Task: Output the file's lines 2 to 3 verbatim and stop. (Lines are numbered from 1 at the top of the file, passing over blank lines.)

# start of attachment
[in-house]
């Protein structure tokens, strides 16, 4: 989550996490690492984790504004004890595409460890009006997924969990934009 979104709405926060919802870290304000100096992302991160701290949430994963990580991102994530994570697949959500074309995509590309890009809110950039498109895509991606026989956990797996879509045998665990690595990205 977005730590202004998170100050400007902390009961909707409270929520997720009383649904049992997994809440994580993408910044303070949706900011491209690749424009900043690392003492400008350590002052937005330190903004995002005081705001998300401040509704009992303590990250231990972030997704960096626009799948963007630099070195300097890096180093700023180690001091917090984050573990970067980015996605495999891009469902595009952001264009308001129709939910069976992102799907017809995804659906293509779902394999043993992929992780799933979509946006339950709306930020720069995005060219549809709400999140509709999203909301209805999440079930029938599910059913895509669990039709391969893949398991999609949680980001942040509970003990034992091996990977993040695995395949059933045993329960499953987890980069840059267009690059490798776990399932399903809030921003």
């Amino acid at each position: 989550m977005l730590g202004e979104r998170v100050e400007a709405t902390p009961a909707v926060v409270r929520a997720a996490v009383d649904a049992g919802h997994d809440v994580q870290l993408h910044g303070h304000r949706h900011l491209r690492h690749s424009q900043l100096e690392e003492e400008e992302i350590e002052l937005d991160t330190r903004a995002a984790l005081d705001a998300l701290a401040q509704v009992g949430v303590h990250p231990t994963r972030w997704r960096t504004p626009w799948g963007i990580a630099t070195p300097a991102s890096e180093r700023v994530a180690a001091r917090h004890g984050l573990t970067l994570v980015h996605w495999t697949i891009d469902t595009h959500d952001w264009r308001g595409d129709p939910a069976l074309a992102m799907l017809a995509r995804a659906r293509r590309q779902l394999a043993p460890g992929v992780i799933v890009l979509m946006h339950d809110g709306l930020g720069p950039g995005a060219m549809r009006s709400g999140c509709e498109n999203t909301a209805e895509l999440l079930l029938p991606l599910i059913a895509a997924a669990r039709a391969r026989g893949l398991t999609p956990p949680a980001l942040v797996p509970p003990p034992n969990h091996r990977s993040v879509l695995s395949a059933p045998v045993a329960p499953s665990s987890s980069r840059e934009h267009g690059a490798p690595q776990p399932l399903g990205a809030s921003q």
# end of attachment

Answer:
């Protein structure tokens, strides 16, 4: 989550996490690492984790504004004890595409460890009006997924969990934009 979104709405926060919802870290304000100096992302991160701290949430994963990580991102994530994570697949959500074309995509590309890009809110950039498109895509991606026989956990797996879509045998665990690595990205 977005730590202004998170100050400007902390009961909707409270929520997720009383649904049992997994809440994580993408910044303070949706900011491209690749424009900043690392003492400008350590002052937005330190903004995002005081705001998300401040509704009992303590990250231990972030997704960096626009799948963007630099070195300097890096180093700023180690001091917090984050573990970067980015996605495999891009469902595009952001264009308001129709939910069976992102799907017809995804659906293509779902394999043993992929992780799933979509946006339950709306930020720069995005060219549809709400999140509709999203909301209805999440079930029938599910059913895509669990039709391969893949398991999609949680980001942040509970003990034992091996990977993040695995395949059933045993329960499953987890980069840059267009690059490798776990399932399903809030921003």
């Amino acid at each position: 989550m977005l730590g202004e979104r998170v100050e400007a709405t902390p009961a909707v926060v409270r929520a997720a996490v009383d649904a049992g919802h997994d809440v994580q870290l993408h910044g303070h304000r949706h900011l491209r690492h690749s424009q900043l100096e690392e003492e400008e992302i350590e002052l937005d991160t330190r903004a995002a984790l005081d705001a998300l701290a401040q509704v009992g949430v303590h990250p231990t994963r972030w997704r960096t504004p626009w799948g963007i990580a630099t070195p300097a991102s890096e180093r700023v994530a180690a001091r917090h004890g984050l573990t970067l994570v980015h996605w495999t697949i891009d469902t595009h959500d952001w264009r308001g595409d129709p939910a069976l074309a992102m799907l017809a995509r995804a659906r293509r590309q779902l394999a043993p460890g992929v992780i799933v890009l979509m946006h339950d809110g709306l930020g720069p950039g995005a060219m549809r009006s709400g999140c509709e498109n999203t909301a209805e895509l999440l079930l029938p991606l599910i059913a895509a997924a669990r039709a391969r026989g893949l398991t999609p956990p949680a980001l942040v797996p509970p003990p034992n969990h091996r990977s993040v879509l695995s395949a059933p045998v045993a329960p499953s665990s987890s980069r840059e934009h267009g690059a490798p690595q776990p399932l399903g990205a809030s921003q």